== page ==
Pretending to take an opposing viewpoint? Extemporizing? Playfulness? No dice. In fact, irritation over the simulation spilled over into other courses, with other professors righteously pooh-poohing the idea that role-playing was “appropriate” at the advanced graduate level.
But (says the long-time K-12 teacher): Why not?
There are some really important questions buried here, around the nature of pedagogy. How is it that people learn? What sticks in their brains? What role does instruction have in embedding useful learning?
After NCLB was established, discussions around the “highly qualified teacher” often centered on content expertise as the key quality that made teachers effective. A teacher with a content major was a better bet than someone with mere facility in managing a class. Or--was a rigorous, pre-selected curriculum the ticket to better learning, trumping whatever it is that teachers do in the classroom?
I’m certain I am speaking for teachers everywhere when I say this: Pedagogy is a real thing. What teachers--and professors--do in their classes matters. It impacts learning, application and motivation. And pedagogy is not simply technique--it’s not a bag of management tips and tricks. It begins with knowing your students, having a clear picture of what they need to learn, devising and adapting strategies, sometimes shooting from the hip. And paying attention to your results.
In a kind of breathless wonder, earlier this week, the NY Times shared this news:
What's exciting now is that even universities that prize academic research are putting more emphasis on teaching, says Matthew Kaplan, interim director for the Center for Research on Learning and Teaching at the University of Michigan. "There is pressure to have students engaged in their learning beyond 'Come to the lecture, do the reading.' " He recalls that Michigan's provost spent 55 minutes of a recent hour long faculty meeting talking about teaching.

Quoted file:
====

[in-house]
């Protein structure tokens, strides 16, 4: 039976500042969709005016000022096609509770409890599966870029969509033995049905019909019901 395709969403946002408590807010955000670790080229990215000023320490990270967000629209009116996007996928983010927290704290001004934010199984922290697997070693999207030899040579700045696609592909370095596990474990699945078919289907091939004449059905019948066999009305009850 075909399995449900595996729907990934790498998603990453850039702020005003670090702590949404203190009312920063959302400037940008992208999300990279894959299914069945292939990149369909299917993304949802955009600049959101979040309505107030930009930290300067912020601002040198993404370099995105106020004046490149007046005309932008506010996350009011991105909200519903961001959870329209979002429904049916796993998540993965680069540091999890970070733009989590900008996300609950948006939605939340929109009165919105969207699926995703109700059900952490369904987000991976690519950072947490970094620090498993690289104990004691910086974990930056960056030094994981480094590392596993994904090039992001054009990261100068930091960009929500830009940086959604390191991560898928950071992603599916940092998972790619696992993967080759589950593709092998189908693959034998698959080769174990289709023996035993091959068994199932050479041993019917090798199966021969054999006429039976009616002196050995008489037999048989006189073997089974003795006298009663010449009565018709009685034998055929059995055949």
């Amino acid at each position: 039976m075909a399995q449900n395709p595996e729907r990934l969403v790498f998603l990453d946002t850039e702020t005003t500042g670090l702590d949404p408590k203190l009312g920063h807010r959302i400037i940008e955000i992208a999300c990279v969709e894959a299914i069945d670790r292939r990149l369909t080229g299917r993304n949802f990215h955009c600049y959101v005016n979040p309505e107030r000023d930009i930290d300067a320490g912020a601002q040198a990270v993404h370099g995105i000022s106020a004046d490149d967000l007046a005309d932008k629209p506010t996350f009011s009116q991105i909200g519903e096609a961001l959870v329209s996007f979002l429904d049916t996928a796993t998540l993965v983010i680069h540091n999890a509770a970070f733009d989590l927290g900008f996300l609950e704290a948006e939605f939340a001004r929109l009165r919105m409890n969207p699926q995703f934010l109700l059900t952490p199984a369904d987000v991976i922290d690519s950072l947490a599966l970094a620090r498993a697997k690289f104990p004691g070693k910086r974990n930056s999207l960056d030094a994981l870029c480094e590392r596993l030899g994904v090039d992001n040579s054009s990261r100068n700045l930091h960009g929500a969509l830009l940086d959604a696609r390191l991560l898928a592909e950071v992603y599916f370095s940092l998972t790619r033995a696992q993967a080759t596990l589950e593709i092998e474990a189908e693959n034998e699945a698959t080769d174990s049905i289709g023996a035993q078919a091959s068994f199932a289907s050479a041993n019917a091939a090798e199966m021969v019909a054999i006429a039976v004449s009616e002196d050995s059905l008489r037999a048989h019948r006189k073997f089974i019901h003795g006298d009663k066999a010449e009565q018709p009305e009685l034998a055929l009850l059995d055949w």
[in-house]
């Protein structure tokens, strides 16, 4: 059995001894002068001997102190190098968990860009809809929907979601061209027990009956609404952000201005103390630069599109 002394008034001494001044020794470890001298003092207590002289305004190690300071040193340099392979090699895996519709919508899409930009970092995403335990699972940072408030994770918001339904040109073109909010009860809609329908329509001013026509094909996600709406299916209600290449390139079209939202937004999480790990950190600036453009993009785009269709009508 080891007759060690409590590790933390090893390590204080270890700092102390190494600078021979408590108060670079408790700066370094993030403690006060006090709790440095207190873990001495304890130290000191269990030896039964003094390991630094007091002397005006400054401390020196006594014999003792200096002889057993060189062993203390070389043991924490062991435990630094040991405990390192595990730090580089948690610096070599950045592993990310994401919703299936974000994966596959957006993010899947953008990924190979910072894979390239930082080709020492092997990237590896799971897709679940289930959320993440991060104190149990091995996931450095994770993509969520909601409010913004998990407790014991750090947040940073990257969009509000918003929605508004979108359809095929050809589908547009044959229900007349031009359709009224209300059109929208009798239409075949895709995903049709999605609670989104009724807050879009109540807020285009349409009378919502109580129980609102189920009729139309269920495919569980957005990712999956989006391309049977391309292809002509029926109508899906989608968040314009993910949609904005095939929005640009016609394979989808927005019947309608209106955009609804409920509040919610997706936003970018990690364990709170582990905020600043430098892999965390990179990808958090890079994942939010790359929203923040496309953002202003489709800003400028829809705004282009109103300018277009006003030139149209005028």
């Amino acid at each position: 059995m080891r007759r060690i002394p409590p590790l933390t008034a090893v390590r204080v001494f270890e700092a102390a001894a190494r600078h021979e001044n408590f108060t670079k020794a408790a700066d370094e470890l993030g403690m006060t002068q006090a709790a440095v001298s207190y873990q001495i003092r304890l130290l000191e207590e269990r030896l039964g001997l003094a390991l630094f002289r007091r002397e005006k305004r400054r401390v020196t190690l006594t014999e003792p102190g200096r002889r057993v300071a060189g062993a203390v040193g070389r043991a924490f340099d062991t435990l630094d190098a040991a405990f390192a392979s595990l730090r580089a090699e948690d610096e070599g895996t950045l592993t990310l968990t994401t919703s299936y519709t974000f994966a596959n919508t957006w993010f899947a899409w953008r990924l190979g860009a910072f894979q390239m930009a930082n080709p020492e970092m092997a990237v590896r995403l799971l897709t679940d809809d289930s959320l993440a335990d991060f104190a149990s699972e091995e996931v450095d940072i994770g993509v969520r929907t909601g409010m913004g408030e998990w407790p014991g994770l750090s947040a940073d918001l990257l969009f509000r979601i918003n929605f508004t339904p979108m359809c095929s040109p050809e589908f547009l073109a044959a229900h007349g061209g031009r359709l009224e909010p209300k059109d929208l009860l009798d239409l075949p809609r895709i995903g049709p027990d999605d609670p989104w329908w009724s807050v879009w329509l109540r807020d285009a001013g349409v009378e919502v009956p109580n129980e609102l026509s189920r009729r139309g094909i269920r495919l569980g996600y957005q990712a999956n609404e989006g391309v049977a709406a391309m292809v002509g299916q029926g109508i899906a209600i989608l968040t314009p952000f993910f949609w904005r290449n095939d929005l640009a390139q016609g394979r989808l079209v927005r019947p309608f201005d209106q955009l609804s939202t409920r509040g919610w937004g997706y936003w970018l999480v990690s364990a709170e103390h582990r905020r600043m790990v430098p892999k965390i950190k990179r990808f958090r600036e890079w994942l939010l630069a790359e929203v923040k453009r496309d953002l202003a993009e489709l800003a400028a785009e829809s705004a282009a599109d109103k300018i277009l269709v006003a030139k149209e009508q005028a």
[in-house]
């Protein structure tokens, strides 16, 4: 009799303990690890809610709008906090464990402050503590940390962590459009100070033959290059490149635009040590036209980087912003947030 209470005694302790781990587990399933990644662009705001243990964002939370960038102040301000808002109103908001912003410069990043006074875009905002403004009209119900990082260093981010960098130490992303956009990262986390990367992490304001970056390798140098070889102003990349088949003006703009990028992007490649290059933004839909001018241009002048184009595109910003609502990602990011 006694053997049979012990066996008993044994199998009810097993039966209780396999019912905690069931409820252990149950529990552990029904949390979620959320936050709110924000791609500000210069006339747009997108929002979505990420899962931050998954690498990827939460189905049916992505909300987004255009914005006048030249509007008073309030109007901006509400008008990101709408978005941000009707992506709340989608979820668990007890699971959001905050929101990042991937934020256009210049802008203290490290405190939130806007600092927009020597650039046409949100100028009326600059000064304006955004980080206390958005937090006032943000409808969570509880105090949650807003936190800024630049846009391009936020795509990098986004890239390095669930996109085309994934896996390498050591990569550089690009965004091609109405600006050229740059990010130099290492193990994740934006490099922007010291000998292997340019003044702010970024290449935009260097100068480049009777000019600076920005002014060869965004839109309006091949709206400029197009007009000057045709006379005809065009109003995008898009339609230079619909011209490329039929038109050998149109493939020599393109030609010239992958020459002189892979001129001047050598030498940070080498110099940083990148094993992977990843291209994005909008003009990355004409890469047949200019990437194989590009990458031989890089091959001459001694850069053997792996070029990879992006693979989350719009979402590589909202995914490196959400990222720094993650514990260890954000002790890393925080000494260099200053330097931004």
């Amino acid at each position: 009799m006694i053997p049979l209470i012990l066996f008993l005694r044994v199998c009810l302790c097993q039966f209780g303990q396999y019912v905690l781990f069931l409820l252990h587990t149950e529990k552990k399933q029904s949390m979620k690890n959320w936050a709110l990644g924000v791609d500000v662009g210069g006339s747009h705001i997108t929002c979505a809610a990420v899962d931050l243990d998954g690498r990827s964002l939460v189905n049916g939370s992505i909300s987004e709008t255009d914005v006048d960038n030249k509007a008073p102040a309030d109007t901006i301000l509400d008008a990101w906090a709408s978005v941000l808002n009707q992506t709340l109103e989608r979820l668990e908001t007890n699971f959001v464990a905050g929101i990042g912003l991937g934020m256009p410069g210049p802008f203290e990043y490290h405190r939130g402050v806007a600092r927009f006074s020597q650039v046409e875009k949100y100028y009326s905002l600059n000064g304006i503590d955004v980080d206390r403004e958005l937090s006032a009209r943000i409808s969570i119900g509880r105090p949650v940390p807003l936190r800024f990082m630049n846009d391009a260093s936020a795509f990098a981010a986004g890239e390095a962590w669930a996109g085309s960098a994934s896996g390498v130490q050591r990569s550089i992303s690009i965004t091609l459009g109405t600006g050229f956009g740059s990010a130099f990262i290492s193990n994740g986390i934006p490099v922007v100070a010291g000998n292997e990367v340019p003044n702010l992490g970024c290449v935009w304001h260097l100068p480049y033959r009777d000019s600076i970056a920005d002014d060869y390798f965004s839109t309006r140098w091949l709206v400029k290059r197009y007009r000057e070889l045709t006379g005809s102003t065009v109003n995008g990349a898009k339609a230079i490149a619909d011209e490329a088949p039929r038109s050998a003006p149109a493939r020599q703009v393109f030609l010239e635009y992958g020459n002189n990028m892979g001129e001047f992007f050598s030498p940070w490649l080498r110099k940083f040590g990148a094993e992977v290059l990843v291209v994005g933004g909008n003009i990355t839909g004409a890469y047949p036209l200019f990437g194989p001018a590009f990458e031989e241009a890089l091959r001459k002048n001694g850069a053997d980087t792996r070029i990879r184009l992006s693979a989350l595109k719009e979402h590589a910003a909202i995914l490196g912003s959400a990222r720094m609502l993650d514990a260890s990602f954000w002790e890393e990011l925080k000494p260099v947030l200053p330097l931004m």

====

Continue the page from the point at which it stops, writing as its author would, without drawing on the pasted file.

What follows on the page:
Fifty-five minutes spent discussing teaching! At a university! Imagine that.
The rest of the piece describes a selection of “special” courses, the kind that college students are lining up to get into--courses with famous lecturers, a MOOC with a staff of 120, courses on entrepreneurial philanthropy, and some real-life adventures including tornado chasing. One course is a series of--hey!--simulations that sounds like an extended episode of Survivor.
The fact that “even universities that prize academic research” are giving a thought to teaching is good news, I guess--although undergraduates in education courses shouldn’t probably count on learning how to teach from their professors, just yet.
All of this raises questions: How do we define good pedagogy? Does it cross developmental levels? Can you be too old (or too intellectually stiff) to learn from play? How does good teaching differ from entertainment? And how do we get more of it?
The opinions expressed in Teacher in a Strange Land are strictly those of the author(s) and do not reflect the opinions or endorsement of Editorial Projects in Education, or any of its publications.